The Pentagon has announced new policies to abolish the Trump administration’s ban on transgender troops serving in the US military following a 60-day review initiated after President Joe Biden signed an executive order repealing the ban shortly after he took office in January.
On Wednesday, the department announced it has updated two internal polices to make it easier for transgender individuals to join up and access medical treatment while serving. The policies, which go into effect April 30, also protect transgender individuals from discrimination within the services.
The revised policies prohibit discrimination on the basis of gender identity and “restore the department’s original 2016 policies regarding transgender service,” Pentagon spokesman John Kirby said. They also “provide a path of service for medical treatment, gender transition and recognition in one’s self-identified gender,” Kirby added.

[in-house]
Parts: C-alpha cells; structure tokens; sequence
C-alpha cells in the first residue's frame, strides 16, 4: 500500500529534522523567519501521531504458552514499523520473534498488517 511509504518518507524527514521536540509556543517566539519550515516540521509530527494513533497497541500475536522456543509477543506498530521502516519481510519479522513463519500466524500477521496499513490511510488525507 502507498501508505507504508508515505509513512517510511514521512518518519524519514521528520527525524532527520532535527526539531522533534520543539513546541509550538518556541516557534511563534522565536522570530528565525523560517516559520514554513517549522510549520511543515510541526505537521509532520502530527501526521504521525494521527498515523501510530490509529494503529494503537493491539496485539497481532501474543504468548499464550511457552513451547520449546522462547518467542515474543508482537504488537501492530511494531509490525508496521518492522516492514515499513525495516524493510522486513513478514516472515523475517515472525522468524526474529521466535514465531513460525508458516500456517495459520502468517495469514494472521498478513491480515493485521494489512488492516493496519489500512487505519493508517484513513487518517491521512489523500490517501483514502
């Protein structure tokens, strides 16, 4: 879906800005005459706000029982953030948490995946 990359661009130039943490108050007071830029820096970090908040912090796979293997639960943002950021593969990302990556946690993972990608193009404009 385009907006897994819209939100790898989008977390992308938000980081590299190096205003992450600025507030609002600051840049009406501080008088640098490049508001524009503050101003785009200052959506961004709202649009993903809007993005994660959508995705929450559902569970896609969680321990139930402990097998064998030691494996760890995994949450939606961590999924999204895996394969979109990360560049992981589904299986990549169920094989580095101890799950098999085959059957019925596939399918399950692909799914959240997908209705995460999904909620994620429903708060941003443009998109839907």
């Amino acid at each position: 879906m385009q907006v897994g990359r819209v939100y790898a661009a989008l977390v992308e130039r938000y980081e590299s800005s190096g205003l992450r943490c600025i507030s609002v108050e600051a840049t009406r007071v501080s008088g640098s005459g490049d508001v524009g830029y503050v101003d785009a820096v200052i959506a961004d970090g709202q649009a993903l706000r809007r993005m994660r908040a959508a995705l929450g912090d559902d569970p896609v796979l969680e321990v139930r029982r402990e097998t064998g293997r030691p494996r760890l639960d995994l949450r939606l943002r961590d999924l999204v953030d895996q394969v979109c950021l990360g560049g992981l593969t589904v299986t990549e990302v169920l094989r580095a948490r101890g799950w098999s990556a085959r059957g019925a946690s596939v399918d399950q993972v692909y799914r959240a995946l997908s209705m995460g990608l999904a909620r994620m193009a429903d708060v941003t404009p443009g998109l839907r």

“This is reinstating a position that the previous commanders and, as well as the secretaries, have supported. And what I’m doing is enabling all qualified Americans to serve their country in uniform,” Biden said, speaking from the Oval Office just before signing the executive order in January.
Defense Secretary Lloyd Austin announced the updated policies on the International Transgender Day of Visibility, a day dedicated to honor and empower the lives of transgender and nonbinary people.
“The United States armed forces are in the business of defending our fellow citizens from our enemies foreign and domestic, I believe we accomplish that mission more effectively when we represent all our fellow citizens,” Austin said in a statement. “I also believe we should avail of ourselves of the best possible talent in our population regardless of gender identity. We would be rending ourselves less fit to the task if we excluded from our ran